Neil Spencer, author of the astrology classic, True as the Stars Above, analyses the month of October as Saturn changes signs. For an individual interpretation of your October horoscope please visit his website.
Opponents of astrology often complain that the idea of a planet ‘in a sign’ is a nonsense, that the stellar constellations have no real borders, and that as the constellations are zillions of miles distant from our solar system, the concept is antique gibberish.
Their complaints are not without a point. The twelve constellations of the zodiac are wildly different in size – Pisces sprawls, Cancer is compact – and the division of the ecliptic (path of the planets) into a dozen sectors is certainly conceptual rather than a physical reality.
And yet, when trying to divide a circle, the system of twelve is the only logical way. Try to imagine a compass constructed on the decimal system, or try slicing up your pizza into ten, and you’ll see the problem. Circles need to be divided by two, three, four and six. They naturally acquire 360 degrees, which is divisible by all those primary numbers. The ancient world understood this perfectly, and the system of ‘sacred geometry’, of which astrology is a part, was the result.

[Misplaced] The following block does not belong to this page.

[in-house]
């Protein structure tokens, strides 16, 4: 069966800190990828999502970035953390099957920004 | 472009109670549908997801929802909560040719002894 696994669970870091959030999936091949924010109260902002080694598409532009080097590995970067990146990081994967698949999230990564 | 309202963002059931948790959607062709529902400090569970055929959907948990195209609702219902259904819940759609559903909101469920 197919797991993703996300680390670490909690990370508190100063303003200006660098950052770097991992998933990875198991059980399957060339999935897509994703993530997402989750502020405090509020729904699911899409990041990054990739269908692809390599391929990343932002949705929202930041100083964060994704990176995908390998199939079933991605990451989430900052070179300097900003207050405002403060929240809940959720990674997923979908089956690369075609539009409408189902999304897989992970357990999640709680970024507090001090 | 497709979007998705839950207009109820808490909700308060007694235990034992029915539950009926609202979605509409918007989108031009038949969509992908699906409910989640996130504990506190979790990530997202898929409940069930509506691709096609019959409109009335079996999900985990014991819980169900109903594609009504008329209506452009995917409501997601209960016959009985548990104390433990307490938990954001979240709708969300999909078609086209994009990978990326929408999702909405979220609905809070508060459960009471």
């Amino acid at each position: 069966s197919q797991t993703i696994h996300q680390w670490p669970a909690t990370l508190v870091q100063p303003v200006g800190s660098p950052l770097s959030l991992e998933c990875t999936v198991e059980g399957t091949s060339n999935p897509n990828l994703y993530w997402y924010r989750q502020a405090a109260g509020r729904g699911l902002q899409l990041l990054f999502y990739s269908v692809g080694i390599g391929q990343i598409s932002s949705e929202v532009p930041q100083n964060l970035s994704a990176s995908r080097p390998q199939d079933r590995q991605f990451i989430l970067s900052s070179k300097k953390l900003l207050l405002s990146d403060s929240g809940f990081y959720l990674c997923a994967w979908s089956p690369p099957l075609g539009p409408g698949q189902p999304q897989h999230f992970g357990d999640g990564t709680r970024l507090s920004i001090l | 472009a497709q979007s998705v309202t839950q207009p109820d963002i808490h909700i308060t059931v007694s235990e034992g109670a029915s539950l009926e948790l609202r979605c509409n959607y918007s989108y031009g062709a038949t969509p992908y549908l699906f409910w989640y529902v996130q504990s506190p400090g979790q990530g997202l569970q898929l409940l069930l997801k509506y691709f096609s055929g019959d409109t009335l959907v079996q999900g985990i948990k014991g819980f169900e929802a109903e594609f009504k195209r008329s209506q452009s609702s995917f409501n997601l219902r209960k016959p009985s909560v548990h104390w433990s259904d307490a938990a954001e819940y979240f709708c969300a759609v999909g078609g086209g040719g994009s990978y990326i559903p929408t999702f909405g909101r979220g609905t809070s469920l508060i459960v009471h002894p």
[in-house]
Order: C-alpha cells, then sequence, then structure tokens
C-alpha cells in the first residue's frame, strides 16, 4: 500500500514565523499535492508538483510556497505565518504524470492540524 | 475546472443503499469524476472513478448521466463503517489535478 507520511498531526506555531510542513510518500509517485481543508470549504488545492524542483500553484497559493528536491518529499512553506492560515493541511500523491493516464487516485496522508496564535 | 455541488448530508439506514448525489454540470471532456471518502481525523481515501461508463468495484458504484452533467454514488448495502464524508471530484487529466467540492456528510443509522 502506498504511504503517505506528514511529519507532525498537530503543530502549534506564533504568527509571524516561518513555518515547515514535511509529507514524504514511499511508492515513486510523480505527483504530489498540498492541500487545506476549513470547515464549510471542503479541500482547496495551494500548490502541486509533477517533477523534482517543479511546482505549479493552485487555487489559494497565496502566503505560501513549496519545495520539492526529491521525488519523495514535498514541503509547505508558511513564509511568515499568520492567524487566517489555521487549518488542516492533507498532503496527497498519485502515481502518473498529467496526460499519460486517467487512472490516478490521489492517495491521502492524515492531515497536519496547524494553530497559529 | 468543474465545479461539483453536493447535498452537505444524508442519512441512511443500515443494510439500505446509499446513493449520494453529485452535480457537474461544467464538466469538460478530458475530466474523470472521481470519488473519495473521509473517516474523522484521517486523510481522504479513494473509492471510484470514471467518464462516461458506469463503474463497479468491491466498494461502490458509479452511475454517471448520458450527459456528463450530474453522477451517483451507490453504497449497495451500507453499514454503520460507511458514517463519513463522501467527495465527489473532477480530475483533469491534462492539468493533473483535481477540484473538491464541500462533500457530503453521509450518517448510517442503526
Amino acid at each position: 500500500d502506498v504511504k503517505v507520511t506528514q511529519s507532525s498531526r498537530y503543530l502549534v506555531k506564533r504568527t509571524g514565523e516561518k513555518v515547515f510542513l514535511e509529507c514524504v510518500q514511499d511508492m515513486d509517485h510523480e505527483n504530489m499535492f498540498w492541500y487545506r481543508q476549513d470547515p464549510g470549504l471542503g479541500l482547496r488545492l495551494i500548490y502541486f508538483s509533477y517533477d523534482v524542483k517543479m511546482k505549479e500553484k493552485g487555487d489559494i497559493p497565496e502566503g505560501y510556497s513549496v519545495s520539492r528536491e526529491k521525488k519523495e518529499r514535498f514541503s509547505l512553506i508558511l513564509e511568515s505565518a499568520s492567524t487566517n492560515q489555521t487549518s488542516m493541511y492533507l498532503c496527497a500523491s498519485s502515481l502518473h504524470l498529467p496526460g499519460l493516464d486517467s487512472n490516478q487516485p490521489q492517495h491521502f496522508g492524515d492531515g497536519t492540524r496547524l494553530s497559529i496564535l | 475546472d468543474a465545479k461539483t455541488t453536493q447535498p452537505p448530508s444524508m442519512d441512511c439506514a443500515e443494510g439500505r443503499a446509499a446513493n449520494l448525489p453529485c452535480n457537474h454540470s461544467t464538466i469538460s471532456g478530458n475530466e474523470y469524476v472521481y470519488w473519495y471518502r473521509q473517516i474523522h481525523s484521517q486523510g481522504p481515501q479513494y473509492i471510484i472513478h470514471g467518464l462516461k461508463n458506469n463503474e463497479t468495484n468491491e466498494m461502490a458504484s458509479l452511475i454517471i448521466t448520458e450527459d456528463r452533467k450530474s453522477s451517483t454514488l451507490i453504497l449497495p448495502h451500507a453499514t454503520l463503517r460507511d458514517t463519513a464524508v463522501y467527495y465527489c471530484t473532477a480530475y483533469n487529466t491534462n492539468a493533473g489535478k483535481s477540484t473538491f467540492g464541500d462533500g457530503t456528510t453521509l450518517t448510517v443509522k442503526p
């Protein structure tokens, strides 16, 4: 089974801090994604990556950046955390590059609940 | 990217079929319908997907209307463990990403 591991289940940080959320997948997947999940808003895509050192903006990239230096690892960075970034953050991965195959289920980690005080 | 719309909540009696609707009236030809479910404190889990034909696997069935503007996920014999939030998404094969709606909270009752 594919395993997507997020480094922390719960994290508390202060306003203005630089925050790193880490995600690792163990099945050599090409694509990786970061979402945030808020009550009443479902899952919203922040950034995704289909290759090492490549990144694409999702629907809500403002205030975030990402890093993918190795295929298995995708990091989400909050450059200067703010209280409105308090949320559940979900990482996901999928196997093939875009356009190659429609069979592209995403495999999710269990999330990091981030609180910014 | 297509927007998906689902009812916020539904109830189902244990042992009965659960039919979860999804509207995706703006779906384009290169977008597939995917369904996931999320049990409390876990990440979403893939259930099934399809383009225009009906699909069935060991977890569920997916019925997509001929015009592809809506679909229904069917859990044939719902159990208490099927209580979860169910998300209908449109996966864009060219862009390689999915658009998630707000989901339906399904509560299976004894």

This simple numerical fact blows away the bogus concept of a ‘13th sign’ which astrology’s enemies periodically raise, with ‘Ophiocus the Serpent’ claimed as the interloping sign. The constellation Ophiocus exists, though it is barely on the ecliptic, but you can no more have 13 signs than have a clock face with 13 numbers. Ophiocus off!
The idea of 12 signs of 30 degrees (12 x 30 equals 360) has particular pertinence this month as Saturn, the timekeeper, changes sign, moving from Libra into Scorpio. It’s a conceptual shift alright, but even if zodiac signs hold no meaning, Saturn’s position on the 360 degree circle is real and measurable (like other celestial bodies) and can be compared to the corresponding dates of the calendar – 210 degrees of the circle equals November 23 for example – while for astrologers down the millennia, Saturn has a very specific meaning.
Human beings tend to seek harmony rather than discord, and astrology is an attempt to create it through consideration of the heavenly sphere. As the old man of the hills put it, ‘As above, so below, that the unity of the whole be maintained.’ Hallelujah to that.